; Baumgartner et al., 2008BAUMGARTNER, G., NAKATANI, K., GOMES, L.C., BIALETZKI, A., SANCHES, P.V. and MAKRAKIS, M.C., 2008. Fish larvae from the upper Paraná River: Do abiotic factors affect larval density? Neotropical Ichthyology, vol. 6, no. 4, pp. 551-558. http://dx.doi.org/10.1590/S1679-62252008000400002.
http://dx.doi.org/10.1590/S1679-62252008...
). On the vertical axis, riverine fish rarely inhabit the pelagic and bathypelagic strata. The reasons for the low abundance in the pelagic are mainly the low productivity and the absence of pre-adapted lacustrine species in the Neotropical realm (Fernando and Holcik, 1991FERNANDO, C.H. and HOLCIK, J., 1991. Fish in reservoirs. Internationale Revue der Gesamten Hydrobiologie und Hydrographie, vol. 76, no. 2, pp. 149-167. http://dx.doi.org/10.1002/iroh.19910760202.
http://dx.doi.org/10.1002/iroh.199107602...
; Gomes and Miranda, 2001GOMES, L.C. and MIRANDA, L.E., 2001. Riverine characteristics dictate composition of fish assemblages and limit fisheries in reservoirs of the upper Paraná River basin. River Research and Applications, vol. 17, no. 1, pp. 67-76.). Moreover, the bathypelagic strata have abiotic limitations for fish, especially due to low dissolved oxygen concentrations (Fernando and Holcik, 1991FERNANDO, C.H. and HOLCIK, J., 1991. Fish in reservoirs. Internationale Revue der Gesamten Hydrobiologie und Hydrographie, vol. 76, no. 2, pp. 149-167. http://dx.doi.org/10.1002/iroh.19910760202.
http://dx.doi.org/10.1002/iroh.199107602...
; Agostinho et al., 1999AGOSTINHO, A.A., MIRANDA, L.E., BINI, L.M., GOMES, L.C., THOMAZ, S.M. and SUZUKI, H.I., 1999. Patterns of colonization in Neotropical reservoirs, and prognoses on aging. In: J.G. TUNDISI and M. STRASKRABA, eds. Theoretical reservoir ecology and its applications. São Carlos: International Institute of Ecology, pp. 227-265.; Gido et al., 2002GIDO, K.B., HARGRAVE, C.W., MATTHEWS, W.J., SCHNELL, G.D., POGUE, D.W. and SEWELL, G.W., 2002. Structure of littoral-zone fish communities in relation to habitat, physical, and chemical gradients in a southern reservoir. Environmental Biology of Fishes, vol. 63, no. 3, pp. 253-263. http://dx.doi.org/10.1023/A:1014359311188.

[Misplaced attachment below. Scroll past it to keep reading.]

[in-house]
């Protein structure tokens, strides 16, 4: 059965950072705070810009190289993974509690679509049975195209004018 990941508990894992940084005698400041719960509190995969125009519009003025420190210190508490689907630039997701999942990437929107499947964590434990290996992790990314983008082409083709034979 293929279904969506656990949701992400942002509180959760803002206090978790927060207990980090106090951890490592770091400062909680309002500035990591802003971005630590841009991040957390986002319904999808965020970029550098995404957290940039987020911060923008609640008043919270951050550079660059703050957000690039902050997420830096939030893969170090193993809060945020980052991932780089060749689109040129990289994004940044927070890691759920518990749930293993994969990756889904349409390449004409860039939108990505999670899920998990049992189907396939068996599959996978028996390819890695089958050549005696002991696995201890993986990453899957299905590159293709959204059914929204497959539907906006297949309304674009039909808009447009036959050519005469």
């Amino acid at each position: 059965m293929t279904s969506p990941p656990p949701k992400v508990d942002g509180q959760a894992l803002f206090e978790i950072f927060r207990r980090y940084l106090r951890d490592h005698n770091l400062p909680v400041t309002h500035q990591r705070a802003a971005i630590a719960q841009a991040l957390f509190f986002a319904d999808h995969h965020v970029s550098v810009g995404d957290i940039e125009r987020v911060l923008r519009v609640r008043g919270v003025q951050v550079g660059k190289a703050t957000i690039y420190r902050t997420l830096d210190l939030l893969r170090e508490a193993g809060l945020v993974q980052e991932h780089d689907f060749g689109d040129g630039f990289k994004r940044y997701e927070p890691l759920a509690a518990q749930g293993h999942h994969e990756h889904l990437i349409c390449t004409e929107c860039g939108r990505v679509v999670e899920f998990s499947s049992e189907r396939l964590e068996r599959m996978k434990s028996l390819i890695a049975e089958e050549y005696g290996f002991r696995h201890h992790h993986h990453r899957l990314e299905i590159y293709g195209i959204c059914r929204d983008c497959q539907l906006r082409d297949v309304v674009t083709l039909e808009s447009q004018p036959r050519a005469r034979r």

http://dx.doi.org/10.1023/A:101435931118...
).

In large reservoirs, the differences among the zones along the longitudinal gradient, and between the littoral and those of the horizontal and vertical gradients are well documented, but these patterns are not well described for small reservoirs (Agostinho et al., 2007aAGOSTINHO, A.A., GOMES, L.C. and PELICICE, F.M., 2007a. Ecologia e manejo de recursos pesqueiros em reservatórios do Brasil. Maringá: Eduem. 501 p.; Okada et al., 2005OKADA, E.K., AGOSTINHO, A.A. and GOMES, L.C., 2005. Spatial and temporal gradients in artisanal fisheries of a large Neotropical reservoir in the Itaipu Reservoir, Brazil. Canadian Journal of Fisheries and Aquatic Sciences, vol. 62, no. 3, pp. 714-724. http://dx.doi.org/10.1139/f05-015.
http://dx.doi.org/10.1139/f05-015...
; Affonso et al., 2016AFFONSO, I.P., GOMES, L.C., AGOSTINHO, A.A., MESSAGE, H.J., LATINI, J.D. and GARCÍA-BERTHOU, E., 2016. Interacting effects of spatial gradients and fishing gears on characterization of fish assemblages in large reservoirs. Reviews in Fish Biology and Fisheries, vol. 26, no. 1, pp. 71-81. http://dx.doi.org/10.1007/s11160-015-9402-1.